AUGUSTA, Maine — A group of environmental activists set out Tuesday for Washington with a well-traveled and recycled solar panel that once stood atop President Jimmy Carter’s White House, carrying hopes of persuading the current president to once again generate energy with the sun’s rays.
Environmental author and activist Bill McKibben is leading Unity College students and staff on the solar road trip, with stops planned in Boston and New York en route to Washington.
They’re toting along the Carter-era solar panel in hopes of drumming up support for renewable energy. They also hope to convince President Barack Obama to install new solar panels.
“I can’t think of a clearer win for the president, a better reminder to the legions of young people who worked on his campaign that he is still focused on the future,” McKibben wrote Tuesday in Yale Environment 360, a publication of the Yale School of Forestry and Environmental Studies.
The solar panels were placed in service on the White House by Carter’s order during the late 1970s as a symbol of commitment to increasing the nation’s use of renewable resources. They didn’t remain for long. They were removed by President Ronald Reagan in the 1980s and put in storage.
Unity College later discovered the panels and obtained them from the government.
In the 1990s, 16 of the panels were used to heat water in the cafeteria serving the college’s 580 students until they reached the end of their functional lives and were taken out of service.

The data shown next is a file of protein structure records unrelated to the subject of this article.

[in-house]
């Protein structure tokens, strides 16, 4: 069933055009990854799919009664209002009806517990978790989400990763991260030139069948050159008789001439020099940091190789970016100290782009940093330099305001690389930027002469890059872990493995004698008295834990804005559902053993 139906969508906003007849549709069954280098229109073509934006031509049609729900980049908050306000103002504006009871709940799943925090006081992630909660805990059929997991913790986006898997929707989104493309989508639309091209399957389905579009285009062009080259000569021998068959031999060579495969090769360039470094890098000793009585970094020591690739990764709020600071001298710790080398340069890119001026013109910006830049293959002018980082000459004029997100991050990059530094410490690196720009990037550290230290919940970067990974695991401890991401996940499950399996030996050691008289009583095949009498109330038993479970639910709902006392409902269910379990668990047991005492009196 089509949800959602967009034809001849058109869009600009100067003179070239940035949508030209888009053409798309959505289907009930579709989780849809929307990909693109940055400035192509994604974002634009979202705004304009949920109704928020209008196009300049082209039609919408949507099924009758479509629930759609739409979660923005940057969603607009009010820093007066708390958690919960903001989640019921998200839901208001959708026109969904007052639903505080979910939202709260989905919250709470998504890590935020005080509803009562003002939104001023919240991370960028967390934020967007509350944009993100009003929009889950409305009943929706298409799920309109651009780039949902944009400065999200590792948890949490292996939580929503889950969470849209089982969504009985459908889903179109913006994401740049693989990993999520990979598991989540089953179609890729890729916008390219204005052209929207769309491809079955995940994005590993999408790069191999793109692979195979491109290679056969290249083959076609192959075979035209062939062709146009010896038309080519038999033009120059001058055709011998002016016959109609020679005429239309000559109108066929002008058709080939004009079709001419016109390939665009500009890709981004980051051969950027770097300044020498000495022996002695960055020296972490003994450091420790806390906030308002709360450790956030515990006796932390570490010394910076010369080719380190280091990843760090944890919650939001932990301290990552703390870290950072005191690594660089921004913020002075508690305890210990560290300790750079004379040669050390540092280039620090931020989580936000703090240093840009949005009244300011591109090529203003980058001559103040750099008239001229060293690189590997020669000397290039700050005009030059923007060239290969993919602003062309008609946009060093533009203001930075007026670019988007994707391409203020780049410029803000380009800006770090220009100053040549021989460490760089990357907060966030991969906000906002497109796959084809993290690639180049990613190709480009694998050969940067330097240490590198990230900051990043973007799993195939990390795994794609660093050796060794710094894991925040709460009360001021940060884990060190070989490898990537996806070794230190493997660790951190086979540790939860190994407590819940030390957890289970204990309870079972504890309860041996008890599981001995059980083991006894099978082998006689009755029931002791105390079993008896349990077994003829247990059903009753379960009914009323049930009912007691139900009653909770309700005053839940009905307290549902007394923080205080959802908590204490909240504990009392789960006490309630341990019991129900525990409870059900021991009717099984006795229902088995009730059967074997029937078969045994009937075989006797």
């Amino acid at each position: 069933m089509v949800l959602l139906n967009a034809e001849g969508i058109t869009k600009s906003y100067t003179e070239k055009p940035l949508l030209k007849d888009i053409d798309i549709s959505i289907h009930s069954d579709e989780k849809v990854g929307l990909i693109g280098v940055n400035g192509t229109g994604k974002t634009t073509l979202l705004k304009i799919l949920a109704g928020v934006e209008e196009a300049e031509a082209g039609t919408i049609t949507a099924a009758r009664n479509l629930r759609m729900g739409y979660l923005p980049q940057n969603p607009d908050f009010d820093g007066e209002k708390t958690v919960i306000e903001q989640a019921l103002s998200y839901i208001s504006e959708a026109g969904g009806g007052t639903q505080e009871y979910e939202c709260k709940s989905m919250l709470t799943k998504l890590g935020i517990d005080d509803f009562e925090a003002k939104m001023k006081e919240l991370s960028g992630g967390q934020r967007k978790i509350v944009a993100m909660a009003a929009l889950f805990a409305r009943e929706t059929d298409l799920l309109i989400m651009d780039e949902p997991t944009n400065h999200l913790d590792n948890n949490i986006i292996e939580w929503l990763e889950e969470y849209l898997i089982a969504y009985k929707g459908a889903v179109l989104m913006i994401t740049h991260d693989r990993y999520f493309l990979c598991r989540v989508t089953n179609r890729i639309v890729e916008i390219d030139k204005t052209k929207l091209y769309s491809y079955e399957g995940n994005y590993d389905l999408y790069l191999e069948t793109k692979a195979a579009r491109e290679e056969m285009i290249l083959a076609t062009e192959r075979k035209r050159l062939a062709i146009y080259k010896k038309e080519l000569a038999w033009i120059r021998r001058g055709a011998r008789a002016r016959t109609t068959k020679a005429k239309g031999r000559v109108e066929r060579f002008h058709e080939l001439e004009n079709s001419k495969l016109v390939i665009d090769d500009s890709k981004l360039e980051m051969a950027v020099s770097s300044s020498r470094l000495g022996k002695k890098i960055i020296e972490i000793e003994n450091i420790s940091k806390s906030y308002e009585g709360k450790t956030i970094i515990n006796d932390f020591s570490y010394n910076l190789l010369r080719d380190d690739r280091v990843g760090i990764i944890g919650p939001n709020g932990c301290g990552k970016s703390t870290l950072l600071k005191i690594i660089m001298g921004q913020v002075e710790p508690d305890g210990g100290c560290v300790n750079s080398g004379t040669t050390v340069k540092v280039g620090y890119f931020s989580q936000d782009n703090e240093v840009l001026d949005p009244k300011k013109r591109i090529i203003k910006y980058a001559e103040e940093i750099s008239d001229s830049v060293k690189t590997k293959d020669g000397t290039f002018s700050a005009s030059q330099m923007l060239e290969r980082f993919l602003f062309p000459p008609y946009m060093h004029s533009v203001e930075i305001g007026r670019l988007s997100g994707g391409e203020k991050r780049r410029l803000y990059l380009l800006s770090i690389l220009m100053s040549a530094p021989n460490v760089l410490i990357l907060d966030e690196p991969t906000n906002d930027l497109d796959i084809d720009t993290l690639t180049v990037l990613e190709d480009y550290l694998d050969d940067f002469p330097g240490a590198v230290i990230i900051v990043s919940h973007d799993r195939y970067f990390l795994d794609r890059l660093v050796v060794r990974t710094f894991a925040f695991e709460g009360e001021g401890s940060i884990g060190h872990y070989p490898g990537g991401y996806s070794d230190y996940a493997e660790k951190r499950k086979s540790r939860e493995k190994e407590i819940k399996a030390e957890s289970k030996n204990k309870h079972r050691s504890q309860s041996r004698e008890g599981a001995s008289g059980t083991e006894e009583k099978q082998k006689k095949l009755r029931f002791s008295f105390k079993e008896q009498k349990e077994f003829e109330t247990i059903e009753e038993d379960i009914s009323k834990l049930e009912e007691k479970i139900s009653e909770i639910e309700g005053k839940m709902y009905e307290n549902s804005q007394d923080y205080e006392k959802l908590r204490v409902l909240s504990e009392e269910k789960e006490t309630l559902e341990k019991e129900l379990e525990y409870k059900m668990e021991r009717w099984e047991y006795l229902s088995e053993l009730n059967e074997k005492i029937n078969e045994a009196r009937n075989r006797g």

Though they’re worn out, they continue to serve as symbols of environmental awareness.
In August, Unity formally presented one of the solar panels to the chairman of Himin Solar Energy Group of China, which planned to place it in a museum in Shendog province.
Now, McKibben, who appeared last week on “The Late Show with David Letterman” to discuss climate change, is headed to Washington in a trip sponsored in part by the climate change-awareness group 350.org. They’re taking the solar panel in a biodiesel van owned by the central Maine school.
“Over the next several days, they hope to show the White House that there is broad public support to put solar panels back on the White House,” said Jamie Henn of 350.com. Letters have been sent to the White House asking Obama to consider having new panels installed as a renewed symbol of commitment to renewable energy, he said.